Piraeus Bank, the third biggest lender in Greece, was chosen Friday to take over the branches of the Bank of Cyprus and the Cyprus Popular Bank, a move that will not earn the Cypriot banks direct revenues, but will drastically reduce their debts and help ease the rescue bill fro near-bankrupt Cyprus.
Other bidders for the 300 branches and their portfolio of about 15 bln euros in deposits and some 24 bln euros of loans included Alpha bank and the National Bank of Greece. Cypriot banks hold 8% of Greek banking deposits and 10% of loans.
The takeover could put Piraeus at par with giant NBG that is government-controlled and has enjoyed a near hegemony over the Greek banking sector.
The Eurogroup finance ministers imposed a conditional rescue package of 10 bln euros last weeekend, subject to Cyprus raising a further 5.8 bln euros from a levy on all savings accounts above 100,000 euros.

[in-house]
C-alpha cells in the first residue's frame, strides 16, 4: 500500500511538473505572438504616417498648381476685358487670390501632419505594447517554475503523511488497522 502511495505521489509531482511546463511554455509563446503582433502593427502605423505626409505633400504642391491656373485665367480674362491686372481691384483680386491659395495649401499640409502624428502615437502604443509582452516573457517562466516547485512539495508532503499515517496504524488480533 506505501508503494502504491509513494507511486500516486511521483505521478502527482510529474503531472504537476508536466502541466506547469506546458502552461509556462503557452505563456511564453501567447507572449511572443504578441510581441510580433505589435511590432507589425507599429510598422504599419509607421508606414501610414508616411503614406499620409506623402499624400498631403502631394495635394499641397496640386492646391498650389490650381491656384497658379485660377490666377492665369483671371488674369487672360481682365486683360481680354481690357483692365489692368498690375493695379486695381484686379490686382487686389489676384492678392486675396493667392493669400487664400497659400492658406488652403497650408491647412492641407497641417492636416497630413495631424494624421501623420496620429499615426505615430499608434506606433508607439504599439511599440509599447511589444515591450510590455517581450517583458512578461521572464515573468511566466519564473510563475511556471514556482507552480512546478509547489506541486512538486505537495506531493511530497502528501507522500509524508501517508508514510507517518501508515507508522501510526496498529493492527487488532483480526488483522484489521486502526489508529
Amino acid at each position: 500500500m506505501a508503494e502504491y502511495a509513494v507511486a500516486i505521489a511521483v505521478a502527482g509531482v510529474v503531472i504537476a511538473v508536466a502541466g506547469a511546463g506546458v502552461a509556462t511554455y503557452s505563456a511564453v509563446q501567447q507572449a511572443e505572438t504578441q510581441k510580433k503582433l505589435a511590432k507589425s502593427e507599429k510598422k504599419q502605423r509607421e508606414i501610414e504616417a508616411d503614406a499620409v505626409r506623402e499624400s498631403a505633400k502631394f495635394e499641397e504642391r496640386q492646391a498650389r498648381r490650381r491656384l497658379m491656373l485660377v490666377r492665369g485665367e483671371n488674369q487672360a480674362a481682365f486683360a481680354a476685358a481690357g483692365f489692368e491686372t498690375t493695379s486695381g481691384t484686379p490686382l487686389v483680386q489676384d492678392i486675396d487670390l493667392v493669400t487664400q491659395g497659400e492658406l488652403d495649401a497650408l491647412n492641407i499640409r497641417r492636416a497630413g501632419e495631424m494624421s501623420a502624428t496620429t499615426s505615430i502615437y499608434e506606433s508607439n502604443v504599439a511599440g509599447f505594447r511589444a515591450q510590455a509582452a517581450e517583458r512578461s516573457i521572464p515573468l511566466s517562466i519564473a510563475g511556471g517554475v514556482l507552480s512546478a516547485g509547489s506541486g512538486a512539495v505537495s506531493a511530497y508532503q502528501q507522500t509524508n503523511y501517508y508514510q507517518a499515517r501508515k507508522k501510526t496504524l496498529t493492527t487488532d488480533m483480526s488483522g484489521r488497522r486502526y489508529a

The inability of Cyprus parliament to accept the package on Tuesday forced all banks to remain shut throughout the week, causing extensive harm to the business community where payments have stopped and limited to cash deals.
Piraeus shares closed up 20% after news of the deal, announced by Greece's bank bailout fund, which is subject to approval by European competition authorities.
“This [deal] will shield Greece and safeguard all deposits held in Cypriot-owned banks,” Finance Minister Yiannis Stournaras said earlier on Friday.
Earlier, the Cyprus government confirmed that President Nicos Anastasiades and Greek Prime Minister Antonis Samaras discussed “the regulation of the matter of alienating Greek branches of Cyprus banks was confirmed, with the most beneficial terms under the circumstances and with an important benefit for the Cypriot side.”
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